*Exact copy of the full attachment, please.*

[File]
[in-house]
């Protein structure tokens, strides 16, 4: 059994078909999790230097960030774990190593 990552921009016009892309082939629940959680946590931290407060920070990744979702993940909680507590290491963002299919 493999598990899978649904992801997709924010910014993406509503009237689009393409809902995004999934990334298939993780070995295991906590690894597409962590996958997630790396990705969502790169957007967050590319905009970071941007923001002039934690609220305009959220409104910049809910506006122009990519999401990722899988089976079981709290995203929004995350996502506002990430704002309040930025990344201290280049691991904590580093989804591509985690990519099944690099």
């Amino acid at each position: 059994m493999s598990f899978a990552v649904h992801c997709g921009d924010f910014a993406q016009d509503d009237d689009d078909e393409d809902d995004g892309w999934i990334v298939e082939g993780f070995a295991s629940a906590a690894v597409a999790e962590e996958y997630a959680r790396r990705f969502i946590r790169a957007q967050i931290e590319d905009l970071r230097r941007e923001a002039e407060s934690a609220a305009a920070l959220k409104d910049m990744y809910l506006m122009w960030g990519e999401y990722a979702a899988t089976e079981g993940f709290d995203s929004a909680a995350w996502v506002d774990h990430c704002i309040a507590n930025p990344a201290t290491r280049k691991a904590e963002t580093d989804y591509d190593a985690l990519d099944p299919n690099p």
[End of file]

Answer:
[in-house]
């Protein structure tokens, strides 16, 4: 059994078909999790230097960030774990190593 990552921009016009892309082939629940959680946590931290407060920070990744979702993940909680507590290491963002299919 493999598990899978649904992801997709924010910014993406509503009237689009393409809902995004999934990334298939993780070995295991906590690894597409962590996958997630790396990705969502790169957007967050590319905009970071941007923001002039934690609220305009959220409104910049809910506006122009990519999401990722899988089976079981709290995203929004995350996502506002990430704002309040930025990344201290280049691991904590580093989804591509985690990519099944690099």
């Amino acid at each position: 059994m493999s598990f899978a990552v649904h992801c997709g921009d924010f910014a993406q016009d509503d009237d689009d078909e393409d809902d995004g892309w999934i990334v298939e082939g993780f070995a295991s629940a906590a690894v597409a999790e962590e996958y997630a959680r790396r990705f969502i946590r790169a957007q967050i931290e590319d905009l970071r230097r941007e923001a002039e407060s934690a609220a305009a920070l959220k409104d910049m990744y809910l506006m122009w960030g990519e999401y990722a979702a899988t089976e079981g993940f709290d995203s929004a909680a995350w996502v506002d774990h990430c704002i309040a507590n930025p990344a201290t290491r280049k691991a904590e963002t580093d989804y591509d190593a985690l990519d099944p299919n690099p």